RIO DE JANEIRO, Dec 13 (Thomson Reuters Foundation) - A
group of U.S. lawmakers is making a year-end push to suspend
millions of dollars in military assistance to Honduras, citing
mounting human rights concerns, including the murder of
high-profile land rights activist Berta Caceres.
More than 50 Democratic Party politicians have signed a
letter to the U.S. State Department urging authorities to
withhold more than $18 million in security aid to Honduras
before Congress adjourns for the holidays and ahead of
President-elect Donald Trump's inauguration on Jan. 20.
U.S. military assistance to Honduran security forces has
fuelled impunity and human rights abuses in the Central American
country of eight million, lawmakers said.
They said U.S. military aid should not be going to security
forces who have been accused of serious human rights abuses,
including targeted killings of land activists.
"We request that the U.S. government immediately suspend all
police and military aid to Honduras until these mounting human
rights concerns are addressed," they said in the letter on Dec.
Honduran officials and the U.S. State Department were not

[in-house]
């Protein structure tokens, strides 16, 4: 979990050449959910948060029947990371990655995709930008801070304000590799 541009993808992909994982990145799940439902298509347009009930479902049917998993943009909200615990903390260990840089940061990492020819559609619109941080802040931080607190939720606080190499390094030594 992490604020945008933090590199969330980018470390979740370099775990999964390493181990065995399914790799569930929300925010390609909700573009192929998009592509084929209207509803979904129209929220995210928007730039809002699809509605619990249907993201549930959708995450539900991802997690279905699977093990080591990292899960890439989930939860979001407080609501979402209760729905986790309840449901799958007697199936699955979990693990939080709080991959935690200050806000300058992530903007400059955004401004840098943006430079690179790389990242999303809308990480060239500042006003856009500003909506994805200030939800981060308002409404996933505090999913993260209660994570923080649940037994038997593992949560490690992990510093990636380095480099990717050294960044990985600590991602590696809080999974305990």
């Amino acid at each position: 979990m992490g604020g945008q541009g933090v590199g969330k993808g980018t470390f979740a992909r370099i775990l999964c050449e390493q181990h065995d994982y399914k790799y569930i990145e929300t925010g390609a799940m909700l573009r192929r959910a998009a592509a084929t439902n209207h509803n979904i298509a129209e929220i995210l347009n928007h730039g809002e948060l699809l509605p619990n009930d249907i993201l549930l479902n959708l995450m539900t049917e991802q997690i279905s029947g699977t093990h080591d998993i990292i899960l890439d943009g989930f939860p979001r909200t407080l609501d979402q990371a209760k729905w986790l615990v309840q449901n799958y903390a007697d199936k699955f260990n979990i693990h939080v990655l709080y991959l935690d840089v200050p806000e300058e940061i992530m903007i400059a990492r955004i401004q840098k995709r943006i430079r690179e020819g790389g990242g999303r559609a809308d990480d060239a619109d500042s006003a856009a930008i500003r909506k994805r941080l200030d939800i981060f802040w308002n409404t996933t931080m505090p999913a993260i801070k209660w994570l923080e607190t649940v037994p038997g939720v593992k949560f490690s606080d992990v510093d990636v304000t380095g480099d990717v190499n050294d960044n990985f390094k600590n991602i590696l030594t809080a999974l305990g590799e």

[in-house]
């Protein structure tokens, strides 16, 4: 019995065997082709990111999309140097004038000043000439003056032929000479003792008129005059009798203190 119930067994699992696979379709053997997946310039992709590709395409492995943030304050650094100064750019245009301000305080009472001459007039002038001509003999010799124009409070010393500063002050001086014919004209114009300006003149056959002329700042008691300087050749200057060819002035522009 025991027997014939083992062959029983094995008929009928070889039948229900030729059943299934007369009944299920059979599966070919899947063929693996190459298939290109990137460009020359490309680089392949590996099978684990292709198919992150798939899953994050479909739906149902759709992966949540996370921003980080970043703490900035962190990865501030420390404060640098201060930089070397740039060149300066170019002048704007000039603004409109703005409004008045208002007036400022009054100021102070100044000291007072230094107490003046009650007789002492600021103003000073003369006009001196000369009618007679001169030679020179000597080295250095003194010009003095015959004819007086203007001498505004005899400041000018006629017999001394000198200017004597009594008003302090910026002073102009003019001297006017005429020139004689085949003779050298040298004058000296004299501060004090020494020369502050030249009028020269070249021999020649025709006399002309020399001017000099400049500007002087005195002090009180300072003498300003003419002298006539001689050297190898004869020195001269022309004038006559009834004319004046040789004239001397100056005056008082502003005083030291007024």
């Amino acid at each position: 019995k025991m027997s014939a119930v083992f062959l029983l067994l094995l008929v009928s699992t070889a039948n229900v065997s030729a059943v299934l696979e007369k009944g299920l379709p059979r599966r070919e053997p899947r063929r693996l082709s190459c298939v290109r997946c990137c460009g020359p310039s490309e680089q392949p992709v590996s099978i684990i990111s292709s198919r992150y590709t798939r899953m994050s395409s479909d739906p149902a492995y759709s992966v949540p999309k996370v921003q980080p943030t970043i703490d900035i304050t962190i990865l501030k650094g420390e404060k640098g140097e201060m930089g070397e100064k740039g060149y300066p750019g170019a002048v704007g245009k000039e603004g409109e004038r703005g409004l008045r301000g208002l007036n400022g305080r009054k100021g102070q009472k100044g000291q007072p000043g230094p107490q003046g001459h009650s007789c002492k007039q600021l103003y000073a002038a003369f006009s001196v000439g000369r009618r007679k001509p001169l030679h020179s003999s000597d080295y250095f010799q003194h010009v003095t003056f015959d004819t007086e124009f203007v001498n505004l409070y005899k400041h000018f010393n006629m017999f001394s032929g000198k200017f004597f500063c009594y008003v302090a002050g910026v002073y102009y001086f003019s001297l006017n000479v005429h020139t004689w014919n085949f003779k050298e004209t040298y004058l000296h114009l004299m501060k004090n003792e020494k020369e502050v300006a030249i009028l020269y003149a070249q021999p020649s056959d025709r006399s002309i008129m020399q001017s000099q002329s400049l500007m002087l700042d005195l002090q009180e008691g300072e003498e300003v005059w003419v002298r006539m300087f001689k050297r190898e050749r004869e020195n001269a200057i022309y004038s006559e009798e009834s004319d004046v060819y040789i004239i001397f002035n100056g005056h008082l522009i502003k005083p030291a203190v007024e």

immediately available for comment on the proposed suspension of
aid contained in a bill known as the Berta Caceres Human Rights
in Honduras Act, which was introduced in Congress in June.
Land rights activists are still being targeted for
assassination in Honduras with two killings in October in the
northeastern Aguan Valley alone, an area where more than 150
land campaigners have been killed since 2009, the letter said.
Caceres, 43, was shot dead in March at her home in La
Esperanza, Honduras, 112 miles (180 km) west of the capital,
The award-winning campaigner had been leading opposition to
the $50 million Agua Zarca dam project that threatened to
displace hundreds of indigenous people.
Six suspects, including an employee of the hydroelectric dam
company and current and former Honduran military personnel have
been arrested in connection with the killing.
U.S. lawmakers accused Honduran authorities of bungling the
investigation into Caceres' murder, after court files related to
the case were stolen in September.
The Honduran president, Juan Orlando Hernandez, has pledged
to see justice served in the Caceres case and to tackle rights
abuses in one of the world's most violent countries.
"We are working so that the promotion and protection of
human rights is part of the culture of the Honduran people,"
Hernandez wrote on Twitter earlier this month.
(Reporting By Chris Arsenault, editing by Jo Griffin; Please
credit the Thomson Reuters Foundation, the charitable arm of
Thomson Reuters, that covers humanitarian news, women's rights,
trafficking and climate change. Visit news.trust.org)